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When organizations don’t want to or won’t contribute to making things better the policy response is frequently to put in place a protectionist model that works like this:

The model is not intended to foment excellence or encourage greatness, but to prevent an organization from screwing things up in some narrow part of what it does. Generally speaking, this isn’t the thing that defines them as an organization, but something that once in place must be complied with in order to function as that organization. The model works by identifying a point in a metric as the difference between failing and not failing. If the organization fails, it is punished or sanctioned to promote compliance. If it does not fail, it is free to go about its larger work as an organization.

And because there exists a real advantage to not comply given the costs and effort often required, repeated verification for compliance is likely to be necessary. Successful cheating (think Volkswagen and their emission scam) creates a competitive advantage, and so trust by those doing the compliance check is going to be in short supply.

This model is reasonably effective when trying to promote the basis for water quality standards, or ensure we have minimally clean air to breathe, but that’s it. The model draws its power by selecting a small piece of what an organization does, most generally in the form of an easily measurable output, and forcing compliance through the risk of sanctions or punishments, sometimes to the point of denying the organization the right to exist.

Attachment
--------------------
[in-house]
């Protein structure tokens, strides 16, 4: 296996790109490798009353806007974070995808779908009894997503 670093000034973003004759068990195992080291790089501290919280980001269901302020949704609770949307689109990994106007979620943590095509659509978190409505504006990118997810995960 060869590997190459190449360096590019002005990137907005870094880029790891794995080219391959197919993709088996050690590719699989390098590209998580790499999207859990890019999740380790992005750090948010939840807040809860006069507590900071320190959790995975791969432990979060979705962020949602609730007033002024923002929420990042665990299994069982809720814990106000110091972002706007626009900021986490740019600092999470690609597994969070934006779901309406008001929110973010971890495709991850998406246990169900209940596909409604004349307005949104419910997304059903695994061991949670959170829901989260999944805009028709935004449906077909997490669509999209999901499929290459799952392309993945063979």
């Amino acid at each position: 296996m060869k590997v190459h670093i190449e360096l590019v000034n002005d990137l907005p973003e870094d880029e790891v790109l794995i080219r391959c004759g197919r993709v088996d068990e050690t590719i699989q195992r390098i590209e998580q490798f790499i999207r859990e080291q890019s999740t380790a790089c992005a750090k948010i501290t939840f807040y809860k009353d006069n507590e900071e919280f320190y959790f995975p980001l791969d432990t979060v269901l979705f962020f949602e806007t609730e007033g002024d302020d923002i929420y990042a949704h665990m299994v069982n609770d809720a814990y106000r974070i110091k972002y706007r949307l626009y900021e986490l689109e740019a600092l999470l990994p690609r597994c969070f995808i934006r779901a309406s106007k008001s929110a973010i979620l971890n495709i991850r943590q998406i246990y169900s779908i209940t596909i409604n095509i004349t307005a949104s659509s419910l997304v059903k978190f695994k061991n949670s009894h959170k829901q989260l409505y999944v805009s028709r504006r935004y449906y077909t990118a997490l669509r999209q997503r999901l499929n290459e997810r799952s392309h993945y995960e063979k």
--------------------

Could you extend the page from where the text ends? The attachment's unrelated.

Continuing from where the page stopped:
It is also important to note that full compliance says little about the organization’s effectiveness. That determination is elsewhere.

But the greatest limitation of this model is that the line that gets drawn in the sand as the minimum will have a ceiling effect as well. If a factory is well above the threshold and needs to cut costs, it can limit some of its efforts to do that and still be in compliance. That sort of regression is to be expected, but in many cases it will be seen as a reasonable trade-off in creating an overall benefit for society. In situations where parts of an organization are in compliance and others are not, those that are in compliance will be ignored and those that are not will get the attention, which will contribute to the regression as well. 

Thus this model would be a terrible model for an organizational accountability, or for building trust with stakeholders, or creating a continuous improvement mindset, since it doesn’t care about such things.

What is so damned frustrating regarding school accountability is that this is the very model that was chosen, but the rhetoric of policy makers presumes it has all the capacity necessary to transform every school into a great organization, and so they hammer away on the model and wonder why schools aren’t magically transforming themselves to match the rhetoric. But it’s even worse than that because they picked a metric (predictive test scores) that doesn’t do what they they think it does or mean what they think it means. So now they get mad when schools don’t comply with the metric that doesn’t mean what they think and wonder why schools aren’t becoming great in a system that was never designed to make them great in the first place.

Makes you wonder.

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